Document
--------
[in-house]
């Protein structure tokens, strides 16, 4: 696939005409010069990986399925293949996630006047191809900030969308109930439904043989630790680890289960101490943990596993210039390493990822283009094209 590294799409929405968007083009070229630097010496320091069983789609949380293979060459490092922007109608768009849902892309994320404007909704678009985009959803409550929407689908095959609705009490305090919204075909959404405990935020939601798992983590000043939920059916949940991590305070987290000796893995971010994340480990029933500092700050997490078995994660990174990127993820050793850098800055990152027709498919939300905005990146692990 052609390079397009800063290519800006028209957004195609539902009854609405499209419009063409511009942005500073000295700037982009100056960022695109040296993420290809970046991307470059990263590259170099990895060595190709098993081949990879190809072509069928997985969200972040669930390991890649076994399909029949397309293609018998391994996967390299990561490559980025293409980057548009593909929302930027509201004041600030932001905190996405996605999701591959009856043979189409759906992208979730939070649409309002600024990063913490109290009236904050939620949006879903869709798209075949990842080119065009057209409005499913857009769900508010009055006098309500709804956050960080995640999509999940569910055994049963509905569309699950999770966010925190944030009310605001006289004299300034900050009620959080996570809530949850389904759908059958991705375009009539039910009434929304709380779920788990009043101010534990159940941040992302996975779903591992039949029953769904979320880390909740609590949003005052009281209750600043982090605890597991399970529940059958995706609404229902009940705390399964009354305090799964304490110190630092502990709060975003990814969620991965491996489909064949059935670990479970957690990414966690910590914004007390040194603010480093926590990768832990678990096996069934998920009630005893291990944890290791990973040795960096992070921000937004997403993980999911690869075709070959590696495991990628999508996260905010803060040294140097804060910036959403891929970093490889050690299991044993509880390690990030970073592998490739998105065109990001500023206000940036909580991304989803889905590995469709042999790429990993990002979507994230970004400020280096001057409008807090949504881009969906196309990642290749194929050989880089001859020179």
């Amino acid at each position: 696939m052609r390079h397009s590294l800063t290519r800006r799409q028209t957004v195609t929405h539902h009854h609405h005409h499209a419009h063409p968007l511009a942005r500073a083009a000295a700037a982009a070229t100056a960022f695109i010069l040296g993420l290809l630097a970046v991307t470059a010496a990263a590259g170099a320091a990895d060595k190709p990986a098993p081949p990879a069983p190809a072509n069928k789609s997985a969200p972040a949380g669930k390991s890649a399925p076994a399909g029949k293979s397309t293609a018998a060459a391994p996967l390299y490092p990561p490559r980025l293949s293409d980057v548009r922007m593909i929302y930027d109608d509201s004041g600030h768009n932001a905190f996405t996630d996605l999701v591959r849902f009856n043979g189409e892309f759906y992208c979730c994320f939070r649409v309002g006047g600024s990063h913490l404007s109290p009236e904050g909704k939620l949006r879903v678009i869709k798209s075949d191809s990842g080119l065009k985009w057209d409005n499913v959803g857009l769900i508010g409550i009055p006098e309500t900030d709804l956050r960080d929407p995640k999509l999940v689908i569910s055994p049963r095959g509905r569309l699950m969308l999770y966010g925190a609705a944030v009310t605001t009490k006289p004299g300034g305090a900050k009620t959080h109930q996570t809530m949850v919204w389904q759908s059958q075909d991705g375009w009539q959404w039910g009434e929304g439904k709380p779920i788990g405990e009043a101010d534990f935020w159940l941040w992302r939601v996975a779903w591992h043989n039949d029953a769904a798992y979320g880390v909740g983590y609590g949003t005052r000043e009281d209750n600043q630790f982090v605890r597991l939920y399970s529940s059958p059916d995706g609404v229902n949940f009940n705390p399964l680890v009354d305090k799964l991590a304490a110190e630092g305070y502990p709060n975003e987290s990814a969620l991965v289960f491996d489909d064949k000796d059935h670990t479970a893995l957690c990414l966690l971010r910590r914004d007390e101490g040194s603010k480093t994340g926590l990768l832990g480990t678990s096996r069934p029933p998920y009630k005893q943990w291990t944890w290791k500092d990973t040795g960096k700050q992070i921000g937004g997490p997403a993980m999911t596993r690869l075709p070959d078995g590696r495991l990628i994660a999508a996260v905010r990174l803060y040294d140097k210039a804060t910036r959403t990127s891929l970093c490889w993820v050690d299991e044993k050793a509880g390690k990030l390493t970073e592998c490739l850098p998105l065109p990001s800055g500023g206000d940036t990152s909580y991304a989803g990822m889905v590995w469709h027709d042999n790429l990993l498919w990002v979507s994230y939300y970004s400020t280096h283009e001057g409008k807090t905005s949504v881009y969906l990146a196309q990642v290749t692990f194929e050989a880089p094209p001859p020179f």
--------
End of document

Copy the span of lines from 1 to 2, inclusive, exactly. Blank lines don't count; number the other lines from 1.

[in-house]
């Protein structure tokens, strides 16, 4: 696939005409010069990986399925293949996630006047191809900030969308109930439904043989630790680890289960101490943990596993210039390493990822283009094209 590294799409929405968007083009070229630097010496320091069983789609949380293979060459490092922007109608768009849902892309994320404007909704678009985009959803409550929407689908095959609705009490305090919204075909959404405990935020939601798992983590000043939920059916949940991590305070987290000796893995971010994340480990029933500092700050997490078995994660990174990127993820050793850098800055990152027709498919939300905005990146692990 052609390079397009800063290519800006028209957004195609539902009854609405499209419009063409511009942005500073000295700037982009100056960022695109040296993420290809970046991307470059990263590259170099990895060595190709098993081949990879190809072509069928997985969200972040669930390991890649076994399909029949397309293609018998391994996967390299990561490559980025293409980057548009593909929302930027509201004041600030932001905190996405996605999701591959009856043979189409759906992208979730939070649409309002600024990063913490109290009236904050939620949006879903869709798209075949990842080119065009057209409005499913857009769900508010009055006098309500709804956050960080995640999509999940569910055994049963509905569309699950999770966010925190944030009310605001006289004299300034900050009620959080996570809530949850389904759908059958991705375009009539039910009434929304709380779920788990009043101010534990159940941040992302996975779903591992039949029953769904979320880390909740609590949003005052009281209750600043982090605890597991399970529940059958995706609404229902009940705390399964009354305090799964304490110190630092502990709060975003990814969620991965491996489909064949059935670990479970957690990414966690910590914004007390040194603010480093926590990768832990678990096996069934998920009630005893291990944890290791990973040795960096992070921000937004997403993980999911690869075709070959590696495991990628999508996260905010803060040294140097804060910036959403891929970093490889050690299991044993509880390690990030970073592998490739998105065109990001500023206000940036909580991304989803889905590995469709042999790429990993990002979507994230970004400020280096001057409008807090949504881009969906196309990642290749194929050989880089001859020179």